God does a deep work in the human heart when He is first.
I think one of the best examples of someone here at The Moody Church is probably not here listening to this message. His name is Bervin Peterson. Berv is the chairman of our Board of Elders, a man who gives us good guidance and good sane godly wisdom and advice. But you know, Berv doesn’t come on the first Sunday of the month. Really? Yeah, that’s right! He’s probably not here. I don’t know if he is but I don’t think so. I’ll find out later, needless to say. Berv is over at the parking lot, parking people’s cars, and making sure that those cars are still there when the service is over. On the one hand he serves so well in the ministry, but he sees no hesitancy or contradiction or something beneath him to be out there in good weather and bad weather, in storm and in rain, and in sunshine, helping people park their cars, and needing to miss the service because that’s where he’s serving. It doesn’t matter what you do. It’s for whom you do it that really matters. He’s going to be shocked to discover that he was the sermon illustration today so take it easy on him. But we love him and praise God for his leadership.
The second big lesson is that faithfulness in one responsibility leads to greater faithfulness in another. You say, “Well, what was more important? Waiting on tables or preaching the Word?” The answer is that they were equally important, but preaching the Word undoubtedly has greater responsibility. The Bible is clear about that. There’s a difference between equal importance and equal responsibility. The preaching of the Word, the Bible is clear, brings much more condemnation if it’s not done well and accurately and truthfully. But still, in terms of importance, all of these things were equally important (the waiting on the tables). But isn’t it interesting what God did? He took two people. Stephen was one of the ones that was chosen. And next week we’re going to discover that he was the first martyr. And I’ve already been working on that sermon. You know, when he dies and looks into heaven… As the young people would say, “I’m excited about it already. I am pumped,” as they would say.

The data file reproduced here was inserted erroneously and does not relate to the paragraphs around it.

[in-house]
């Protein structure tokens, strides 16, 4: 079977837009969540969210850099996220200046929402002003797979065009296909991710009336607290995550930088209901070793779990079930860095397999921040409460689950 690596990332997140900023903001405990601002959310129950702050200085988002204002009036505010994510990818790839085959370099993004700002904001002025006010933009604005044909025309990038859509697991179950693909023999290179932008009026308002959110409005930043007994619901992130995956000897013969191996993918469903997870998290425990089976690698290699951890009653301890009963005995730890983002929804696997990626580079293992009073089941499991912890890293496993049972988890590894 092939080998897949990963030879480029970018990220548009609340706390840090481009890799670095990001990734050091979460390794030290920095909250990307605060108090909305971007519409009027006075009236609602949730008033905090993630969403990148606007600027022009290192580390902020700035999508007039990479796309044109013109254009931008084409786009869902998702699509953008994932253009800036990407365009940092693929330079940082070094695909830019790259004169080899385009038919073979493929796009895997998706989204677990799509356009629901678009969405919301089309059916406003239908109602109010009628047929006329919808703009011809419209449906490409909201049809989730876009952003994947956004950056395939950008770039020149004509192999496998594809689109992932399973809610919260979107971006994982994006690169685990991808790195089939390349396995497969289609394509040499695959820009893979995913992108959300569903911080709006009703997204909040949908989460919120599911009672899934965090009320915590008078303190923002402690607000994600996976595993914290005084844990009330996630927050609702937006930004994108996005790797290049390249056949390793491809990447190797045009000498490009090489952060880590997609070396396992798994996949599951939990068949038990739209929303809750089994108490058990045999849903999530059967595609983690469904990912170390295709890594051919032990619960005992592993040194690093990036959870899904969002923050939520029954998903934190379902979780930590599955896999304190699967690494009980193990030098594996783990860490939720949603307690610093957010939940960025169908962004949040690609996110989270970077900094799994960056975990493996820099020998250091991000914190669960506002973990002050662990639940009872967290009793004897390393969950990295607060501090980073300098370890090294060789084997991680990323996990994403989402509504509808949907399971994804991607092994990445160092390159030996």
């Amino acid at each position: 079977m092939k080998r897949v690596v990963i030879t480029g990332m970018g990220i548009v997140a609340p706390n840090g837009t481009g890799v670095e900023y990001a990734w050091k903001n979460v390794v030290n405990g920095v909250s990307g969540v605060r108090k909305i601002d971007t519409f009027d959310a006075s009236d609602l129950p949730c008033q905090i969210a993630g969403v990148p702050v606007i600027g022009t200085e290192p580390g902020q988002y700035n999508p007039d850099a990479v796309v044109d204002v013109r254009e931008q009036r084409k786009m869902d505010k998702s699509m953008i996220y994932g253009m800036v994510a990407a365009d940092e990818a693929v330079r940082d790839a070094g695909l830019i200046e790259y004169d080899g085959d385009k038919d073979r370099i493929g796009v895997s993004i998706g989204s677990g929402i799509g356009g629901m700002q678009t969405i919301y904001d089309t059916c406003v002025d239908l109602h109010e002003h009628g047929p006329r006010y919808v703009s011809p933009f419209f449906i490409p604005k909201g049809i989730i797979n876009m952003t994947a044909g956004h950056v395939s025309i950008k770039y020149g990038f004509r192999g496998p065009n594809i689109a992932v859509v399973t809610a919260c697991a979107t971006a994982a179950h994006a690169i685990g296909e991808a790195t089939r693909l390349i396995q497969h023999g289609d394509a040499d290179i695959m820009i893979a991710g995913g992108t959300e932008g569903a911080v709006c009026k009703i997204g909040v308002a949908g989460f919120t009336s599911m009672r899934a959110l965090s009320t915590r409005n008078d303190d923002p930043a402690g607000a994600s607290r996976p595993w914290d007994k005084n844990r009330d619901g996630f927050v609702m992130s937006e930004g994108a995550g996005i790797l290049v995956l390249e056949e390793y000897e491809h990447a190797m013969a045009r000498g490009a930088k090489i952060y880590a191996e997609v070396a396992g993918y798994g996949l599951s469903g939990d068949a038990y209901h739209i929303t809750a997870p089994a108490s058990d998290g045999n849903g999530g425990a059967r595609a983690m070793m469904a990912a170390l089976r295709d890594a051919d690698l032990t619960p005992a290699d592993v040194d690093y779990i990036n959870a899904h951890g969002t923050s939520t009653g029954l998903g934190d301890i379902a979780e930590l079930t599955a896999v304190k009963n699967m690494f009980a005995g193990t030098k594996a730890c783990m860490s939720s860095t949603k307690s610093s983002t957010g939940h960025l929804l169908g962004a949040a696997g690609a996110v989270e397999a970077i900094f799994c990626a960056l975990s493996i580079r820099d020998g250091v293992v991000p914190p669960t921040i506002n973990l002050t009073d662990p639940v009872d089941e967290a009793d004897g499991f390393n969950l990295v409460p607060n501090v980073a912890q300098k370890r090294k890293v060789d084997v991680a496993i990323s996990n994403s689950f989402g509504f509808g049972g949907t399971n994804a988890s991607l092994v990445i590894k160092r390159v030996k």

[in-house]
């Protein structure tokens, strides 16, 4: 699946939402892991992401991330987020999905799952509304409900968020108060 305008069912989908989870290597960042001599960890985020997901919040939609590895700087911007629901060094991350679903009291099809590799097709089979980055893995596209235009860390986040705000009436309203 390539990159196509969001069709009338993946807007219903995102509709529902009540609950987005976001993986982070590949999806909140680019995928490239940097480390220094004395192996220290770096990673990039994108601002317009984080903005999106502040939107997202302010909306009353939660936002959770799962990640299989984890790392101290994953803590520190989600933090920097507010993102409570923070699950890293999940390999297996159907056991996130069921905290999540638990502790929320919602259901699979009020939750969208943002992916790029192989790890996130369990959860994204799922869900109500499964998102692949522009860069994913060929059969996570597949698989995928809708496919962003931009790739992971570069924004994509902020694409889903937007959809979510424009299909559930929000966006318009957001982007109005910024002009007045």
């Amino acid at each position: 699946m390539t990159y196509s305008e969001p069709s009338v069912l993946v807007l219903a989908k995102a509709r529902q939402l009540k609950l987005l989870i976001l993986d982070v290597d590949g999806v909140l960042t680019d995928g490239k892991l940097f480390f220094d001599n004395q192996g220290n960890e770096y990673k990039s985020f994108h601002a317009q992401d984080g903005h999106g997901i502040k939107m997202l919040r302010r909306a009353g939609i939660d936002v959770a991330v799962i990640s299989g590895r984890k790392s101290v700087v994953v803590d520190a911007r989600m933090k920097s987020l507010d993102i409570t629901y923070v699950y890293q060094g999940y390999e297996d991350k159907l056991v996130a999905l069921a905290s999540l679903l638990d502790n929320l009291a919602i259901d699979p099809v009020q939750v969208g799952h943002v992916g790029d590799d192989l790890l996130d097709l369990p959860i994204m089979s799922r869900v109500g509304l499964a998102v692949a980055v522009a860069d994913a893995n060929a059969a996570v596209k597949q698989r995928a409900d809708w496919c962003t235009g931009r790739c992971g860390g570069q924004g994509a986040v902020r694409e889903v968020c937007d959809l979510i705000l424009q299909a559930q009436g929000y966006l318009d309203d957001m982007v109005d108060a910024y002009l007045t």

Next week’s sermon! He becomes the first martyr, and Philip, God bless him, becomes the first evangelist, and we’re going to be talking about him the next week. God says, “You’re faithful in waiting on tables. Ah, I have someone here I can now trust with greater responsibility. The ministry of the Word! I can entrust him with the courage to die for Jesus because he was faithful.”
You know, the Bible says that those who serve… And these are really deacons even though the name isn’t mentioned. The word isn’t mentioned but a deacon means a servant. It says, “They have used the office of a deacon or a servant well. They purchase for themselves a good degree, great boldness in faith which is in Jesus Christ.”
Jesus said this regarding money. He said, “If I cannot trust you with that which is a little thing…” Pardon me, Jesus, did I hear you right? Money a little thing? I once had someone in another church, and this is a true story… I guess it was one of those Taters who used to say, “Oh, you know, money isn’t first, but it beats whatever comes second.” Shame on him! Jesus said it’s a little thing. He said, “If I can’t trust you with a little thing, if you get jittery when there’s an offering taken at the church, or when there’s a desire for us to see God do something wonderful so that we can build a building, if you get nervous about this, who is going to entrust to you the true riches?” said Jesus. If you can’t wait on tables how are you going to preach?
There’s a final word and lesson, and that is that we don’t give until we receive. The choir sang so beautifully “Come to the Fountain—come to the water, come to receive everlasting life.” And we already gave you that opportunity because salvation is free. It’s given to needy sinners who know how bad off they are. But having been saved, we are called to ministry, called to involvement, not to be spectators, but to say, “Oh God, here’s my talent. Here’s my time. Here’s my treasure. Here’s all of me.” We fall at His feet and say, “God, use us in whatever way You desire.”
If we were all Spirit-filled, marching in the victory of the resurrection of Christ, Chicago would know about us.
Join me as we pray.
Our Father, in Jesus’ name, we want to give ourselves to You—all those pockets of resistance and those areas in which we say, “Yeah, but!” Oh, Father, may they be like puffs of smoke in the presence of Your Word. We can’t change human hearts. We cannot transform bitterness into love. We cannot take people who do not want to serve and cause them to. That’s all Your work. That’s all Your work!
We cry to You and we ask You, God, to make us a transforming community, an irresistibly transforming community because we are Spirit-filled, Spirit-led and directed by the Holy Spirit. We need that, Lord, and it takes time to be that. Grant us that time in Jesus’ name, Amen.